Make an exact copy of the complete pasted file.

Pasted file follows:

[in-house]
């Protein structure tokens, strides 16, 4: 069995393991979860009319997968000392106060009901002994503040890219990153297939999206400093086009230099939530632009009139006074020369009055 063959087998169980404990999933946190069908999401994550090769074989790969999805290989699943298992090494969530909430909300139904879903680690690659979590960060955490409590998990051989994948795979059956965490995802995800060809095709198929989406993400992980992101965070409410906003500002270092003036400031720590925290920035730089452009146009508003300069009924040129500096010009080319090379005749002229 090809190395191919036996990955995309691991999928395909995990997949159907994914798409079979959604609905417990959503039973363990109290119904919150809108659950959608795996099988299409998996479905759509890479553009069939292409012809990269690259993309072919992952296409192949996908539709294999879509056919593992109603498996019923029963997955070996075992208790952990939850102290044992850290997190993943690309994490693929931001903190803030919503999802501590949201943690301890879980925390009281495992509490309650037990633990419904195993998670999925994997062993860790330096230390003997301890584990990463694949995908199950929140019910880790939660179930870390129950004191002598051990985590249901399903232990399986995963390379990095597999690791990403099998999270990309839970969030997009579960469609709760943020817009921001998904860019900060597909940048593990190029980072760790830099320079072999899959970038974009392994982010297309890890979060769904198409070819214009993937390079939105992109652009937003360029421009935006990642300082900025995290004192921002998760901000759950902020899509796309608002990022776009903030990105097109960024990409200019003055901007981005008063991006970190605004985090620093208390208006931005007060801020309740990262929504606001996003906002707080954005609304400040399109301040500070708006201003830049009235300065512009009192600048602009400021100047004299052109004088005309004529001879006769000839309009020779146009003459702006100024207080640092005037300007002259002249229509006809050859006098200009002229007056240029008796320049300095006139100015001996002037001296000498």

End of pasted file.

[in-house]
């Protein structure tokens, strides 16, 4: 069995393991979860009319997968000392106060009901002994503040890219990153297939999206400093086009230099939530632009009139006074020369009055 063959087998169980404990999933946190069908999401994550090769074989790969999805290989699943298992090494969530909430909300139904879903680690690659979590960060955490409590998990051989994948795979059956965490995802995800060809095709198929989406993400992980992101965070409410906003500002270092003036400031720590925290920035730089452009146009508003300069009924040129500096010009080319090379005749002229 090809190395191919036996990955995309691991999928395909995990997949159907994914798409079979959604609905417990959503039973363990109290119904919150809108659950959608795996099988299409998996479905759509890479553009069939292409012809990269690259993309072919992952296409192949996908539709294999879509056919593992109603498996019923029963997955070996075992208790952990939850102290044992850290997190993943690309994490693929931001903190803030919503999802501590949201943690301890879980925390009281495992509490309650037990633990419904195993998670999925994997062993860790330096230390003997301890584990990463694949995908199950929140019910880790939660179930870390129950004191002598051990985590249901399903232990399986995963390379990095597999690791990403099998999270990309839970969030997009579960469609709760943020817009921001998904860019900060597909940048593990190029980072760790830099320079072999899959970038974009392994982010297309890890979060769904198409070819214009993937390079939105992109652009937003360029421009935006990642300082900025995290004192921002998760901000759950902020899509796309608002990022776009903030990105097109960024990409200019003055901007981005008063991006970190605004985090620093208390208006931005007060801020309740990262929504606001996003906002707080954005609304400040399109301040500070708006201003830049009235300065512009009192600048602009400021100047004299052109004088005309004529001879006769000839309009020779146009003459702006100024207080640092005037300007002259002249229509006809050859006098200009002229007056240029008796320049300095006139100015001996002037001296000498």